In the case of Hew Kiang Hoe & May De Selva v Shencourt Properties Sdn Bhd (in liquidation) [2011] MLJU 443, the court was tasked with an application seeking to remove an existing liquidator. In the Hew Kiang Hoe case, an application to appoint 3 different nominees as liquidators of the company was also made.

Eventually, the High Court decided to appoint one of the 3 nominees to act as joint and several liquidators alongside the original liquidator. In determining which of these 3 nominees should be appointed liquidator, the court considered the party making the application and the previous acts of the said party. The court held that the appointed liquidator should be one who is “seen to be transparent and free from any taint of influence from any parties.” The court then appointed the liquidator who was perceived to be as independent from the parties as possible.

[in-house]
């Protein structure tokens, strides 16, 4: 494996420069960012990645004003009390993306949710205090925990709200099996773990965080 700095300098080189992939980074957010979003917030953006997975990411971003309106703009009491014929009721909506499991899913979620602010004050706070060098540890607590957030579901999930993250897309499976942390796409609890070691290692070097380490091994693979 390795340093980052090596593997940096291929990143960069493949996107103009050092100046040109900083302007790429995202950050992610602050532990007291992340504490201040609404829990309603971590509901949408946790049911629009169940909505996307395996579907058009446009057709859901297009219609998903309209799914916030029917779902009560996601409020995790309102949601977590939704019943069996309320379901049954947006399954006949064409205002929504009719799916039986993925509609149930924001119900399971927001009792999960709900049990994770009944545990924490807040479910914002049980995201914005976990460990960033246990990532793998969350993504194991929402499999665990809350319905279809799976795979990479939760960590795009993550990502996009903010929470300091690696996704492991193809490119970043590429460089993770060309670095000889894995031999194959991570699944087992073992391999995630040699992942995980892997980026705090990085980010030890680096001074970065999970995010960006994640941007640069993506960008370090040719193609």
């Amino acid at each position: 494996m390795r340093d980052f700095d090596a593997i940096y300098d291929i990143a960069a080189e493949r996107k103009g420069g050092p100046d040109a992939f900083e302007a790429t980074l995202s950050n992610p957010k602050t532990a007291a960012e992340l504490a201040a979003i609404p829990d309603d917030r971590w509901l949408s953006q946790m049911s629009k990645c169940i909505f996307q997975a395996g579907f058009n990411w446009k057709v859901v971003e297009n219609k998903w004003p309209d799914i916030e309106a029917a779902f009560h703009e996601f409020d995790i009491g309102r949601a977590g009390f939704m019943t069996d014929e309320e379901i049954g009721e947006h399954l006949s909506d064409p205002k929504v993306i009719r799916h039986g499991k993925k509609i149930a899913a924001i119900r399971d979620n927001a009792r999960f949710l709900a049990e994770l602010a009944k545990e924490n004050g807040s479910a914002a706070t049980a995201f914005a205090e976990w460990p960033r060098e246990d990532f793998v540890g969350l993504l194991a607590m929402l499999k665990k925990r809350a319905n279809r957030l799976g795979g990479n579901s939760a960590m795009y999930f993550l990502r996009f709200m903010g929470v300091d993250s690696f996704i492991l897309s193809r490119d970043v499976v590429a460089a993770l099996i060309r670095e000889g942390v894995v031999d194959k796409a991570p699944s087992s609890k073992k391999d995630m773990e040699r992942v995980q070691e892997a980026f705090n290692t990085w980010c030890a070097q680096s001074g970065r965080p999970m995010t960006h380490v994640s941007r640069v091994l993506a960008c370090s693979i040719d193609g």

Comparing Court Appointed Liuidators & Private Liquidators

The powers accorded to liquidators in instances of voluntary winding up and compulsory winding up is laid out in Section 456 (11th Schedule) and Section 472 (12th Schedule) of the CA respectively.

In a nutshell, the powers extended to a liquidator under the 12th Schedule (i.e. compulsory winding up) is far wider than the powers liquidators receive under the 11th Schedule (i.e. voluntary winding up).

A liquidator in a voluntary winding up may only exercise powers listed in the 12th Schedule upon approval of a resolution made by the company in a members’ winding up, or upon approval by the court in a creditors’ winding up. The aforesaid has its advantages and disadvantages which will be comparatively analyzed below.